otterkit, your entire description is made up of generalities rather than specifics. Generalities tend not to grab the imagination and draw people in.
Introduce us to some characters, and let us know the problems they are facing. Show us a bit of your world.
Here, I'll do an example.
First the way you did it:
This is a science fiction with a little bit of psionics mixed in story that has a solid plot. I've been working on this world for three years, and the characters have real depth and the futuristic tech has almost real science behind it. It's a fairly light-hearted story with lots of action, but no real graphic violence or sex or anything, and should work for family audiences... PG-13 at most.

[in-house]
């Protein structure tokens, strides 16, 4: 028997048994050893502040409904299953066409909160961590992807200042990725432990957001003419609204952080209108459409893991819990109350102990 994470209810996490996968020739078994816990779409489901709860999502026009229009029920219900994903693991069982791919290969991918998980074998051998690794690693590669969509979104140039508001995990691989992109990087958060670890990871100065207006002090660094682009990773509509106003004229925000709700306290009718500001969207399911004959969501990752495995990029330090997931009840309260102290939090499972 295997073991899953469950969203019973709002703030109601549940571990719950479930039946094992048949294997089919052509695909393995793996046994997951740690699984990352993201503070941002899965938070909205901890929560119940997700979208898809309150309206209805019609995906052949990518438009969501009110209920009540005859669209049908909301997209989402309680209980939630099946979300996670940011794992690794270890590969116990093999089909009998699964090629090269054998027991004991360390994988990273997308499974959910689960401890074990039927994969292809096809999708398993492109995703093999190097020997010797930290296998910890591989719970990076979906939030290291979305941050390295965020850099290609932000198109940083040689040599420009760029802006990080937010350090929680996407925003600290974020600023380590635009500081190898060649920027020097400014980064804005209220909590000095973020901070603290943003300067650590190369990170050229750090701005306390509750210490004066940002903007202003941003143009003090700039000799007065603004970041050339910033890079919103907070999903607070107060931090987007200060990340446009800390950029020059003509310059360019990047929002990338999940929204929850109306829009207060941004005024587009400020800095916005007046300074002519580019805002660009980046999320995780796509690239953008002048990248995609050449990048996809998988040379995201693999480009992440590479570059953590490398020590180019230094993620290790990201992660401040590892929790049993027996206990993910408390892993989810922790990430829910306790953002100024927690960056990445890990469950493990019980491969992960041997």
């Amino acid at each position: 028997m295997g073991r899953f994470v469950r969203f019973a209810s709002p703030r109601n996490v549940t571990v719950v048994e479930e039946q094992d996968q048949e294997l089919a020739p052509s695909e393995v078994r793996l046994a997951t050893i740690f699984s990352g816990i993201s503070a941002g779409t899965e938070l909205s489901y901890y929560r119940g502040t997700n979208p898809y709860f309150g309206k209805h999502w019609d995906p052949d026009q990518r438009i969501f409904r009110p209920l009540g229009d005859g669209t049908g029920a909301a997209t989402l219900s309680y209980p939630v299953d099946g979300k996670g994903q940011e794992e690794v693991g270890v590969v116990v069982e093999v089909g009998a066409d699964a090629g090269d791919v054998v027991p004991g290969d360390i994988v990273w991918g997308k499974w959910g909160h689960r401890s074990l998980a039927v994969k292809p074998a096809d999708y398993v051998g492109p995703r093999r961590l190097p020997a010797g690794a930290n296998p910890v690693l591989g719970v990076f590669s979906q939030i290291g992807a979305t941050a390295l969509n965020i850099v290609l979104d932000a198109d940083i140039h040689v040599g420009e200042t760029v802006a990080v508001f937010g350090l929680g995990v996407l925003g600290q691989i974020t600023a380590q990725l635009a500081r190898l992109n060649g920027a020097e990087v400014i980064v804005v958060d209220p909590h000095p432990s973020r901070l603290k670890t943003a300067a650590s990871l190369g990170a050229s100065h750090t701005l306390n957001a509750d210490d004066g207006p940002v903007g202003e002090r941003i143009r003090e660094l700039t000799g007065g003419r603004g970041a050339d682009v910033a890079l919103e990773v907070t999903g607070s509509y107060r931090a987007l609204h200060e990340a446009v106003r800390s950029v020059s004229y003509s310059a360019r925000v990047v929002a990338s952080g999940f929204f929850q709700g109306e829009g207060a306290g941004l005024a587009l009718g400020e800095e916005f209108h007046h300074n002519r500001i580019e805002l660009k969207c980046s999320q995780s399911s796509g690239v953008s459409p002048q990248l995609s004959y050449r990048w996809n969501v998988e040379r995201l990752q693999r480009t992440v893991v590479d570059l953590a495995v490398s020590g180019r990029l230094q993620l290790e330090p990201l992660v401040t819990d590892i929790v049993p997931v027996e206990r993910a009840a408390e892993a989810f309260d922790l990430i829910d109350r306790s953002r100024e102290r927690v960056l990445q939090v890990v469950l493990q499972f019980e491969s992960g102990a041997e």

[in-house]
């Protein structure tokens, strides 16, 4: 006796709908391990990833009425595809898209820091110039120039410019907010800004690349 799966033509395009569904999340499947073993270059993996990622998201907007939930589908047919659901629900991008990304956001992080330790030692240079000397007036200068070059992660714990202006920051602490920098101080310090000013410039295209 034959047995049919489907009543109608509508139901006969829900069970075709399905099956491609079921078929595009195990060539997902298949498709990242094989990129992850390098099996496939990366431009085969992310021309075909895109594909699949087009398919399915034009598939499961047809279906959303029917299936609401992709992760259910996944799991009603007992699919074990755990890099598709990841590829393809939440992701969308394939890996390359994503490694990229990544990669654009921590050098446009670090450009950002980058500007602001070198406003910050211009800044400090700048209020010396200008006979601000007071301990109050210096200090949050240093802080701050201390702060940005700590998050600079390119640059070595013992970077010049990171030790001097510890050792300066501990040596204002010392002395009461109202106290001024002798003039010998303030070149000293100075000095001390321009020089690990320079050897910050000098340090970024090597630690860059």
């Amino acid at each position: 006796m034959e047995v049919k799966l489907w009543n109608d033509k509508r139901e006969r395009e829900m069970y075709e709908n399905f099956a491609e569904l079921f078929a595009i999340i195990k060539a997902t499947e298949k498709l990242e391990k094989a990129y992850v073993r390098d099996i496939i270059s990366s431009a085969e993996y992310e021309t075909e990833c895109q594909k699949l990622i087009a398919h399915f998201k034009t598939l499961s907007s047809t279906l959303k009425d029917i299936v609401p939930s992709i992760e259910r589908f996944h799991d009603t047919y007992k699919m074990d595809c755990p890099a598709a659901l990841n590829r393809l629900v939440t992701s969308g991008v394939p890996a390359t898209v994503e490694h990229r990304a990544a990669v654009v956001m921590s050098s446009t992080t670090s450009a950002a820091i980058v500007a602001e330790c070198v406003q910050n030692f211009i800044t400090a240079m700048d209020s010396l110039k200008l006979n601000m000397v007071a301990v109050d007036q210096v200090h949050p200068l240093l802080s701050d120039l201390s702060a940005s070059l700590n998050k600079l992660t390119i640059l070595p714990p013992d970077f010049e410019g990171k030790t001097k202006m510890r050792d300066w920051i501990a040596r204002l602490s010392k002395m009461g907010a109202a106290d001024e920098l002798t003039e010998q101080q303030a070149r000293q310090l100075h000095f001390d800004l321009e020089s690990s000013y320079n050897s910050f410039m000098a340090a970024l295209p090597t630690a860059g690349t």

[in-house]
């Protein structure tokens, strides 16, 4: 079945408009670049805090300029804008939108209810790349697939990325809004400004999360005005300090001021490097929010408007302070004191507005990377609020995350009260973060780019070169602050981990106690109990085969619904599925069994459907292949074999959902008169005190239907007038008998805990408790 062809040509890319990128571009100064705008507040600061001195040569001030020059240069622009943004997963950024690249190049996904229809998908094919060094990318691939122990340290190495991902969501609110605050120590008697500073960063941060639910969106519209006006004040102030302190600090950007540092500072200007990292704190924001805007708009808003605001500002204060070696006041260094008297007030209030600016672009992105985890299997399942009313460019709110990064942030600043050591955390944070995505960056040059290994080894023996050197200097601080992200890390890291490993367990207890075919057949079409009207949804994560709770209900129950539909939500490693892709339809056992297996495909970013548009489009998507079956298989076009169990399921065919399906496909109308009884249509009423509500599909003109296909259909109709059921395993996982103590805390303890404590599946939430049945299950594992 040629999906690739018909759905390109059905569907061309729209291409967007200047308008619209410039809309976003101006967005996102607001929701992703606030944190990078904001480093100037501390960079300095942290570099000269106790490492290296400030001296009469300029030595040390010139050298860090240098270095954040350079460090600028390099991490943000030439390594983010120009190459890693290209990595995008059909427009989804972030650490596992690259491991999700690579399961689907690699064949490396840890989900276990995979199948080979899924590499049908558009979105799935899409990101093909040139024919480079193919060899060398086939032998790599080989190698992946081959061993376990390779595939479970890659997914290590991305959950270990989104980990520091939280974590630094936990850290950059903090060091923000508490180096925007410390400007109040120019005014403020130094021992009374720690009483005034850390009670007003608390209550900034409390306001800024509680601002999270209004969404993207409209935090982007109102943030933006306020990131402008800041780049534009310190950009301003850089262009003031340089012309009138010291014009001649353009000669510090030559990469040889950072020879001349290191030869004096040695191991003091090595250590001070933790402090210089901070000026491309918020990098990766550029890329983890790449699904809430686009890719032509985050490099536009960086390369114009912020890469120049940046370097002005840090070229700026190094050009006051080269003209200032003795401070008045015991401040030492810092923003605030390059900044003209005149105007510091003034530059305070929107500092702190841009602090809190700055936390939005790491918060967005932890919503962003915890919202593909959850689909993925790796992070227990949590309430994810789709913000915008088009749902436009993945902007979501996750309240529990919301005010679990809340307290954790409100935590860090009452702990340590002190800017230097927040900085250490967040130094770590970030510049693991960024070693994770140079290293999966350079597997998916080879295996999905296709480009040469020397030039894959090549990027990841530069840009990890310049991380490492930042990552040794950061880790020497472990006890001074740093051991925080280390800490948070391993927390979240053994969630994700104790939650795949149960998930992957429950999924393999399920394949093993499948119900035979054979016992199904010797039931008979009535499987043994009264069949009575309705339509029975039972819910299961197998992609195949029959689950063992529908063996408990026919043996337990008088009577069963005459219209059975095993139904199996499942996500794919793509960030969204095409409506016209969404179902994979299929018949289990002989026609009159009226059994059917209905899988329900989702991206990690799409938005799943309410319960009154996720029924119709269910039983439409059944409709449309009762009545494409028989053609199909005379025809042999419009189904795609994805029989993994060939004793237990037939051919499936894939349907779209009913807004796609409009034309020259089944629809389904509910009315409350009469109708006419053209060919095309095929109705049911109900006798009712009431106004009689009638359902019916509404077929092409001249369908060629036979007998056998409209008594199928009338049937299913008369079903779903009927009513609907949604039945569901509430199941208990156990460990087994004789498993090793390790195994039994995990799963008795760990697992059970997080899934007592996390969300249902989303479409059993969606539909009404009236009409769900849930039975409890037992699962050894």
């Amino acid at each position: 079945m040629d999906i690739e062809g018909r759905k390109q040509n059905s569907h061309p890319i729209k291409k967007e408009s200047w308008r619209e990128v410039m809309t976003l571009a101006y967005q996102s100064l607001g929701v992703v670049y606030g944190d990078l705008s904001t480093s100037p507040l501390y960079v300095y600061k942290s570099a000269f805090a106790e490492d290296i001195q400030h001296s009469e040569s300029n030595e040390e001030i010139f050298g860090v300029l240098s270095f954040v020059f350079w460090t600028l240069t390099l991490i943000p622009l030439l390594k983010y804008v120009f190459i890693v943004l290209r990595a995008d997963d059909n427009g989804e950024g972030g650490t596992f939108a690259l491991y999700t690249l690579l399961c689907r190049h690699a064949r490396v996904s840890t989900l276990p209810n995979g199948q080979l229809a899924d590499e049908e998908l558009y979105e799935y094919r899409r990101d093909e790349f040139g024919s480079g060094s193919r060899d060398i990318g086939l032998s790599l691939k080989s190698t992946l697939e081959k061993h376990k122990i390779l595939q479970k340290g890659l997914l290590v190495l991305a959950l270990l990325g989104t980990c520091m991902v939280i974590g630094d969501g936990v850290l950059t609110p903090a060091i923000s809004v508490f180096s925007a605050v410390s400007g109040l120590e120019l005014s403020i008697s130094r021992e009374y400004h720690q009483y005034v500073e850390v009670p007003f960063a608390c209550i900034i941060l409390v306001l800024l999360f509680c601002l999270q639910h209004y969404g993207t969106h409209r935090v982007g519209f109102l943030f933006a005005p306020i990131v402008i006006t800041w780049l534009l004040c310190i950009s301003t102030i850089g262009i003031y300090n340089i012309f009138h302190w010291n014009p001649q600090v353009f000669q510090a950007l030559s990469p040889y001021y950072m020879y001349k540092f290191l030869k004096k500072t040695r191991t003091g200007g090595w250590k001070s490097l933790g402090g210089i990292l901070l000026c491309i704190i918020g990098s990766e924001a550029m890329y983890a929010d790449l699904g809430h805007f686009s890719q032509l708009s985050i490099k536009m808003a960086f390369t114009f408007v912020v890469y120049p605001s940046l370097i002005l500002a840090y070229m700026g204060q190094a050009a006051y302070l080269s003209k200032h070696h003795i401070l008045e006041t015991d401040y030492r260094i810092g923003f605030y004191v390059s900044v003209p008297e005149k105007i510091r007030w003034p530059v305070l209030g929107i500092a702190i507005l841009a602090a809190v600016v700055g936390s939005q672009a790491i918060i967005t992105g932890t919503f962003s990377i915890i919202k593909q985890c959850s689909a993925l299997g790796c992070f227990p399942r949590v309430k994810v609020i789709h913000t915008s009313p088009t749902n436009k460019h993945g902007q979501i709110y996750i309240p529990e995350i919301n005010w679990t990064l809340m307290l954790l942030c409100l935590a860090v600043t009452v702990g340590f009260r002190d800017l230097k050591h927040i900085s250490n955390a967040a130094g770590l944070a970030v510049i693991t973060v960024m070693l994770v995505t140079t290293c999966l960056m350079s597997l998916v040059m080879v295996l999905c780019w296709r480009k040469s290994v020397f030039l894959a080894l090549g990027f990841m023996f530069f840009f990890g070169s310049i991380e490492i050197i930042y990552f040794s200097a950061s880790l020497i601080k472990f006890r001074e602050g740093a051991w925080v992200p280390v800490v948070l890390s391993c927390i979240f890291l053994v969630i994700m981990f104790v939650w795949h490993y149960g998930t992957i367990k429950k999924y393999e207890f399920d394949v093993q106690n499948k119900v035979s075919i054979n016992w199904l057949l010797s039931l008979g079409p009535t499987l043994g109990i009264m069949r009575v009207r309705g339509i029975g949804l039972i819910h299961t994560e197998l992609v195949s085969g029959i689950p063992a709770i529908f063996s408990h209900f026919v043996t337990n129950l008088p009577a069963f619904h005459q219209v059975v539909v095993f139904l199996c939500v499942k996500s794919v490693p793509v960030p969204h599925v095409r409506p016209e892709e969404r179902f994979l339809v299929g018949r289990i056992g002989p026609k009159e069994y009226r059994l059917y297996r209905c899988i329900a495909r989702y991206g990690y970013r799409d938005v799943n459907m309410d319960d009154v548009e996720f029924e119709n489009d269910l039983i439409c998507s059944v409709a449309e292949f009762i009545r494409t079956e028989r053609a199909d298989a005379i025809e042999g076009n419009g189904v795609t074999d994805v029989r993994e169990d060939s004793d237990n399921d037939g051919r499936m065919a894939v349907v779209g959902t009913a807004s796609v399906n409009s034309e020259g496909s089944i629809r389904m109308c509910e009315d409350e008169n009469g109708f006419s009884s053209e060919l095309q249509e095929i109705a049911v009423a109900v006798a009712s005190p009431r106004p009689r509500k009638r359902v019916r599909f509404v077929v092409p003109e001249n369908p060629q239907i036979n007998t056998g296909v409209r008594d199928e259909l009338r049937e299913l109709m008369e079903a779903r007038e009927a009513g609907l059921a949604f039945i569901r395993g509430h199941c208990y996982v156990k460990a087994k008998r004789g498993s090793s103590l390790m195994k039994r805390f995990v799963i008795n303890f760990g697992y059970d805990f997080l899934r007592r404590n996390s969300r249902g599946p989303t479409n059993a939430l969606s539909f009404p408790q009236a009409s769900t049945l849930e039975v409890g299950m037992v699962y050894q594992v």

Now the way it should be done:
Bambi is a genetic construct designed to look like a blond bimbo with purple eyes. Designing your children like that happens to be illegal and Bambi would love to pay her mother back for all the pain and botheration -- too bad her mother already got herself killed in a shoot-out with the police. Still Bambi's better off than any of the rest of the family, her sister Serena is eight feet tall (with chocolate colored skin) her brother Peluge is a blue ape, and poor Terence doesn't even have a body (but nobody can manipulate the internets like he can, it's almost like the network is an extension of... well, himself.)
The four of them work as private investigators, and they've just been asked to retrieve a mysterious alien gemstone from the sticky-fingered low-lifes who made off with it without asking nicely first. The catch? The thieves crash-landed on a world with primitive natives. Bringing technology in is forbidden, so the galactic government wants Bambi to do the job without any gadgets or advanced weaponry. The thieves, on the other hand, are known to be armed with plasma guns. Is Bambi crazy enough to take the assignment anyway? You bet she is!